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Core Corner
Apr 6, 2022

The Core, historical and ahistorical, looping again and again through the great questions


At some schools that have a core curriculum, students take on the subjects in historical succession. They start with the Greeks, and study the Greeks’ philosophy, literature, and art all together in one semester. Then they move on to the Romans and do the same thing … then the Medieval world, and then the Renaissance, and so forth, all the way to contemporary times.  

This method has some validity, but it also has some weaknesses.  UD takes a different path in its Core Curriculum.

For one thing, when students try to study all of these subjects together, they don’t have much time to study them in depth. Students and professors find themselves racing through the Odyssey in just a few classes, read only one Greek play (almost always only Oedipus Rex, it seems, which can skew one’s understanding of Greek thought), cover Dante in about four classes (and often never even get out of the Inferno, which is almost criminal), and so forth.  

Second, since such a chronological curriculum ends in the present, the historical march tends to say to students, implicitly, that we are the goal of all this: we in the modern world are the apex of this progress through the years; we are the destination at which all this arrives, as if we are better than any age that has passed before us. That’s not true, and it can lead to hubris — pride. C.S. Lewis calls this “chronological snobbery” — the notion that, just because we are more technologically advanced, we think we know more about the human heart than Dante, Chaucer, Shakespeare, or Jane Austen. As Lewis notes, we might not know any more than they, and in fact, might know less: We may have forgotten some of the truths that these earlier thinkers and ages knew.

Instead, at UD, students study this historical progression, but they do it in two different ways: first, by reading in each different discipline, and second, by looping back and forth through the ages.

By reading in each discipline, UD students find, in contrast to other schools, that we take much more time on each text. Students spend five weeks on the Iliad, another five on the Odyssey. They spend as many as 10 weeks swimming in Plato’s Republic! Students get to absorb deeply these thinkers and poets from passionate teacher-scholars in these fields.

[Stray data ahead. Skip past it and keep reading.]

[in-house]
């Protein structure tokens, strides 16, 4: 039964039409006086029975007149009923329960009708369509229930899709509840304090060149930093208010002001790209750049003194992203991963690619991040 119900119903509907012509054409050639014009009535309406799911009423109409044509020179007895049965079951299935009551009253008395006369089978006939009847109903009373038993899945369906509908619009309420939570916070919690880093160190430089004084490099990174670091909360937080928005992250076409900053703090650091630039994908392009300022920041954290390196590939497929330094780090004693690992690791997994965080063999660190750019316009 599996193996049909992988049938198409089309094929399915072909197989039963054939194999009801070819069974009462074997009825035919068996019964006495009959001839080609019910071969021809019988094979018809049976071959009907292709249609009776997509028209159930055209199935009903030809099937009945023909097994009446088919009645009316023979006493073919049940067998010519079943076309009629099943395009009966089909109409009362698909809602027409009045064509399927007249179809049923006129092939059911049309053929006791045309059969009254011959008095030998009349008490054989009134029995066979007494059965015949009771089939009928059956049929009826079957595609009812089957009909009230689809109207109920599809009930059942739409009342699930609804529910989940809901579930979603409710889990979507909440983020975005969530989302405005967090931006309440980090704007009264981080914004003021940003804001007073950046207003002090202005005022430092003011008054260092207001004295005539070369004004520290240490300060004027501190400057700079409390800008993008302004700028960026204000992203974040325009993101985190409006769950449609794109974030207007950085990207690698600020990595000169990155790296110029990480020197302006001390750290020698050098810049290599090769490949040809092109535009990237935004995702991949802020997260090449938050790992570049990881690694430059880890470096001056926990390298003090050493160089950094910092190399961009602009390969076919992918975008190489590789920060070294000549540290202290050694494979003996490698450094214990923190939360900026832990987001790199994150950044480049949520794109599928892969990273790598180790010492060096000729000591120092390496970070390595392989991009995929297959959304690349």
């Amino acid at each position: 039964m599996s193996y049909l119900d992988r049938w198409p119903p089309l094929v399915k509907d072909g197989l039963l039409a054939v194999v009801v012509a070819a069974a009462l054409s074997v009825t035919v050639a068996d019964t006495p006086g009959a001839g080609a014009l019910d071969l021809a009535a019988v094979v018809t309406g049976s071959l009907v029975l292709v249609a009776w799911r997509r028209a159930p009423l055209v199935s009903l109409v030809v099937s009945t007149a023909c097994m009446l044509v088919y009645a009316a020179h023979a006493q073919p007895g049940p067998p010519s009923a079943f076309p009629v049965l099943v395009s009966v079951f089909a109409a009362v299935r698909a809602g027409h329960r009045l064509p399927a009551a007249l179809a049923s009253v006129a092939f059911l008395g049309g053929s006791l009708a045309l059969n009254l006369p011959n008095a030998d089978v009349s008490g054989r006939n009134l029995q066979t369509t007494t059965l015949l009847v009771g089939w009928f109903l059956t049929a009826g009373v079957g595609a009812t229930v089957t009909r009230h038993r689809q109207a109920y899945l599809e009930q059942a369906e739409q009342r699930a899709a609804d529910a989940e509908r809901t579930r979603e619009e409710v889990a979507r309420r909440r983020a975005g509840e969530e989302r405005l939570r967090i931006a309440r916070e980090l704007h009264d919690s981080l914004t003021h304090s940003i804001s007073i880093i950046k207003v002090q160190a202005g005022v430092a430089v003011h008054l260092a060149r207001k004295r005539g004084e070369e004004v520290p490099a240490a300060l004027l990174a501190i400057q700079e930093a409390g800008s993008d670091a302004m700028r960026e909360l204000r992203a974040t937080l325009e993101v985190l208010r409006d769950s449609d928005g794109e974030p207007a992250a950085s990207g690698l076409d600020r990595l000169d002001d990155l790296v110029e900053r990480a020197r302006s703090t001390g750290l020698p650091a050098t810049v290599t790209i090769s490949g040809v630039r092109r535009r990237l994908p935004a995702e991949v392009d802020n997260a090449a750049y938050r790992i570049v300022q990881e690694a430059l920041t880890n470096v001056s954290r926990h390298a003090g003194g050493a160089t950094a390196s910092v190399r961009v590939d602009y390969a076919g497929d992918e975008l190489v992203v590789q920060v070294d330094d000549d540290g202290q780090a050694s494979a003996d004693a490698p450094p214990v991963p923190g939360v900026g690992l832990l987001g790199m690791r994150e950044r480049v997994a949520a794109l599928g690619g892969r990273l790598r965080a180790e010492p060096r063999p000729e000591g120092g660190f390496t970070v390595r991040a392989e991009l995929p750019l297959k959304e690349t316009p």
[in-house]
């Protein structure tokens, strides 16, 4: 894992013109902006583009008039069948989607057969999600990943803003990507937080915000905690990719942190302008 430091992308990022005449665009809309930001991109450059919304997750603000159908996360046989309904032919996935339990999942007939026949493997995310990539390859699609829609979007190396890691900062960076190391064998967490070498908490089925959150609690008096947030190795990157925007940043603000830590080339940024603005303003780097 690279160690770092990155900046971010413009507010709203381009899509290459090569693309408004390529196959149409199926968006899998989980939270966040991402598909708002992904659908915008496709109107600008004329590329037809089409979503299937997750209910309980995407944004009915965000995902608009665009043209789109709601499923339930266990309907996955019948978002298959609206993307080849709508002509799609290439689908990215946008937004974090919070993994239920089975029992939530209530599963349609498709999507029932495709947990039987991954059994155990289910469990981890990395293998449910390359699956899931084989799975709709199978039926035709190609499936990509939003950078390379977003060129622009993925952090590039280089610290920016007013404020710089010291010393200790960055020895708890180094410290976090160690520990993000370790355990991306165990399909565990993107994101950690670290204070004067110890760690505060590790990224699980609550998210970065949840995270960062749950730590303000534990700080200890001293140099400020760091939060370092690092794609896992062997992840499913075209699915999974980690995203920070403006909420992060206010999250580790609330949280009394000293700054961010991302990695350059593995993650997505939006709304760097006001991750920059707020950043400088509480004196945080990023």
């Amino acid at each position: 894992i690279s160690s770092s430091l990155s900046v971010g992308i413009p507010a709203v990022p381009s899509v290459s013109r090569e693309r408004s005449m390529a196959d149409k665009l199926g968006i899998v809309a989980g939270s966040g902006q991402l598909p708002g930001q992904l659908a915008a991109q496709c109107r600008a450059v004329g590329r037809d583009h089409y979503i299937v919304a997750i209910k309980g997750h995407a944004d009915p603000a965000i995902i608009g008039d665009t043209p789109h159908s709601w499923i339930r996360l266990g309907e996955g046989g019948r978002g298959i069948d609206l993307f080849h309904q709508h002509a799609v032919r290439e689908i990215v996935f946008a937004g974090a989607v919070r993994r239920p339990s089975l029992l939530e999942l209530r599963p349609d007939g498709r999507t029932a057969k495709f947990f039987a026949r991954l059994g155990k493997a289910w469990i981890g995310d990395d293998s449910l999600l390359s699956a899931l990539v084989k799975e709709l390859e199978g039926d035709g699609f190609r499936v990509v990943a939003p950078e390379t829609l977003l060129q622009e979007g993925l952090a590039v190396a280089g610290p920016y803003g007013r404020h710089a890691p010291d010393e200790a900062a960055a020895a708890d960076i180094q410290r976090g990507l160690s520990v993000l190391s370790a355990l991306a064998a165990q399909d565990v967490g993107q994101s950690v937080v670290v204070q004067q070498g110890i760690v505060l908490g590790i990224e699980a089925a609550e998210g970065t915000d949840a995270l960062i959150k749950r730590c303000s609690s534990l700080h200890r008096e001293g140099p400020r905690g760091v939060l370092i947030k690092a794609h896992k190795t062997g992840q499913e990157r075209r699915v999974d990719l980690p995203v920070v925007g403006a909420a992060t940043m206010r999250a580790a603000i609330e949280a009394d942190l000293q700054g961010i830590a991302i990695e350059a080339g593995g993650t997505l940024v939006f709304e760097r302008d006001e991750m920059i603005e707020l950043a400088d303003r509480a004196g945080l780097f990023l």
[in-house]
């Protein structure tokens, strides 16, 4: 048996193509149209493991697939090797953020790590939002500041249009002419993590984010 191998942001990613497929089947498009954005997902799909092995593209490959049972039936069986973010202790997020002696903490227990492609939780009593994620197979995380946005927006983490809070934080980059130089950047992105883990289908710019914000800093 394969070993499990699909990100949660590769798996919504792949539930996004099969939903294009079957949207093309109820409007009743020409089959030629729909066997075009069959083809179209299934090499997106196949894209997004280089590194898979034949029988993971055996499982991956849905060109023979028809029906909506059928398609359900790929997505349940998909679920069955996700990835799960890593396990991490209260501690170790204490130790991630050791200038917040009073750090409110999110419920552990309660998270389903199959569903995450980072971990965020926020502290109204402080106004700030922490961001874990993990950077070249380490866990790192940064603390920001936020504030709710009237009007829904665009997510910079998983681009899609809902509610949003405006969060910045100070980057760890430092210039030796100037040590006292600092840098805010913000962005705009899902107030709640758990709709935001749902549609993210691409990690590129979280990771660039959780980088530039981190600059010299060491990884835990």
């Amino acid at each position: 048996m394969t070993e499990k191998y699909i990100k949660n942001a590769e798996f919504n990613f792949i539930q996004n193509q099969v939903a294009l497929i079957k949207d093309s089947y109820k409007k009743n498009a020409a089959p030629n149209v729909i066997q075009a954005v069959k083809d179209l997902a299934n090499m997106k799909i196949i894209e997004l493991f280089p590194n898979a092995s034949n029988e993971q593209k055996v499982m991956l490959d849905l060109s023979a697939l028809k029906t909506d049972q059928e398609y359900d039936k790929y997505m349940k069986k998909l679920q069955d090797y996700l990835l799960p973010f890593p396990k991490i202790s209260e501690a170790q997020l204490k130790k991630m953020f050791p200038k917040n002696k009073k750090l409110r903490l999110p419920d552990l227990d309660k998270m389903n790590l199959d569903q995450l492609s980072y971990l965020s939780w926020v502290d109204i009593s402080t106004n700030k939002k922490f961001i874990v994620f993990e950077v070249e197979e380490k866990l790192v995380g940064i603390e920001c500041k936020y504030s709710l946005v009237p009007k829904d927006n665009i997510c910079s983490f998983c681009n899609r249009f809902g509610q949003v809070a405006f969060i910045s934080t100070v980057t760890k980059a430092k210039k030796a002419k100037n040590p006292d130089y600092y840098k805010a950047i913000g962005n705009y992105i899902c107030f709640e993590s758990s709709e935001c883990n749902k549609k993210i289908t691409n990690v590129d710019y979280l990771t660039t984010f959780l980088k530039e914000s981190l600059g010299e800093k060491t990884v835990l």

Second, while there is some historical progression — Iliad to Odyssey to Aeneid to Dante to Milton, for instance, in Literary Tradition I and II — in the next class, Literary Tradition III, students go back to the Greeks and end up in the Early Modern period, focusing not on the historical development of drama but on tragedy and comedy as genres, types of literature that offer different ways of knowing and potentially different answers to human questions. Students might start again with the Greeks in their Politics class, and in Western Civilization or Understanding the Bible or Economics or Western Theological Tradition find themselves constantly looping back to these same questions, these same problems, over and over again through the ages: What does it mean to be human? What is the nature of the divine? How can people live together well, rather than badly? Students don’t just get “the Greek” answer to this question, move on to “the Roman” one, and then throw that aside for a better, more “advanced,” more “progressive” one: No, they are constantly challenged to renew these questions and see them from different perspectives, and measure all of these against the fullness of Truth as revealed by God. And they are saved from the hubris of thinking we moderns are the ones who, because we happen to be later in time, have arrived at the “right” answers.  

It is this astonishing combination of historical perspective and ahistorical philosophical, poetic, and theological perspective that is the mark of the UD Core, and one of its great strengths in creating independent thinkers steeped in the Catholic intellectual tradition of faith and reason.

 
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